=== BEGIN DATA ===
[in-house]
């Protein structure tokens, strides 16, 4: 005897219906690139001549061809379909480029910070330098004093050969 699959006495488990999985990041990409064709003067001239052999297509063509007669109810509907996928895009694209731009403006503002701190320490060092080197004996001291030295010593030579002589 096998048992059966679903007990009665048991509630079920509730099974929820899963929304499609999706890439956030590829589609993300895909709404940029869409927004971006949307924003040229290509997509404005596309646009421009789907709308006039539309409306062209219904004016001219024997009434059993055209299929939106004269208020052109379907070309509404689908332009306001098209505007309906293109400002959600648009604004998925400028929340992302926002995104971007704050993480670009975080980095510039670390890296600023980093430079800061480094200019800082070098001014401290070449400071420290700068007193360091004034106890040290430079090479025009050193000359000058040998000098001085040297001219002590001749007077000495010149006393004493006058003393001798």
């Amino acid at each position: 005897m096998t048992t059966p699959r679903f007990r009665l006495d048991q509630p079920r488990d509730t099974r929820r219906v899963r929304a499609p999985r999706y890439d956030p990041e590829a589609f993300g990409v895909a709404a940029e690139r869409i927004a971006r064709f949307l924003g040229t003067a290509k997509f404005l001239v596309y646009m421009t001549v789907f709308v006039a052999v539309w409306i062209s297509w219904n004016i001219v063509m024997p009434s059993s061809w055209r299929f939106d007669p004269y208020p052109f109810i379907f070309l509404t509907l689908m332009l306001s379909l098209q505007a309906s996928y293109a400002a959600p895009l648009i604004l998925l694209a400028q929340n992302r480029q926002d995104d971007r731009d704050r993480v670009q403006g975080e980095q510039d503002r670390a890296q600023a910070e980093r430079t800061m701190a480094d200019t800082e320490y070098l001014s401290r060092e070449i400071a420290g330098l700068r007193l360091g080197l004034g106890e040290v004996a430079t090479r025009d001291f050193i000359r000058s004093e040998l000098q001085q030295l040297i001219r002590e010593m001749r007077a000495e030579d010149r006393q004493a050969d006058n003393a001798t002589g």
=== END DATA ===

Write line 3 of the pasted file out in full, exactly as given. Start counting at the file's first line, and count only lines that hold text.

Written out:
């Amino acid at each position: 005897m096998t048992t059966p699959r679903f007990r009665l006495d048991q509630p079920r488990d509730t099974r929820r219906v899963r929304a499609p999985r999706y890439d956030p990041e590829a589609f993300g990409v895909a709404a940029e690139r869409i927004a971006r064709f949307l924003g040229t003067a290509k997509f404005l001239v596309y646009m421009t001549v789907f709308v006039a052999v539309w409306i062209s297509w219904n004016i001219v063509m024997p009434s059993s061809w055209r299929f939106d007669p004269y208020p052109f109810i379907f070309l509404t509907l689908m332009l306001s379909l098209q505007a309906s996928y293109a400002a959600p895009l648009i604004l998925l694209a400028q929340n992302r480029q926002d995104d971007r731009d704050r993480v670009q403006g975080e980095q510039d503002r670390a890296q600023a910070e980093r430079t800061m701190a480094d200019t800082e320490y070098l001014s401290r060092e070449i400071a420290g330098l700068r007193l360091g080197l004034g106890e040290v004996a430079t090479r025009d001291f050193i000359r000058s004093e040998l000098q001085q030295l040297i001219r002590e010593m001749r007077a000495e030579d010149r006393q004493a050969d006058n003393a001798t002589g």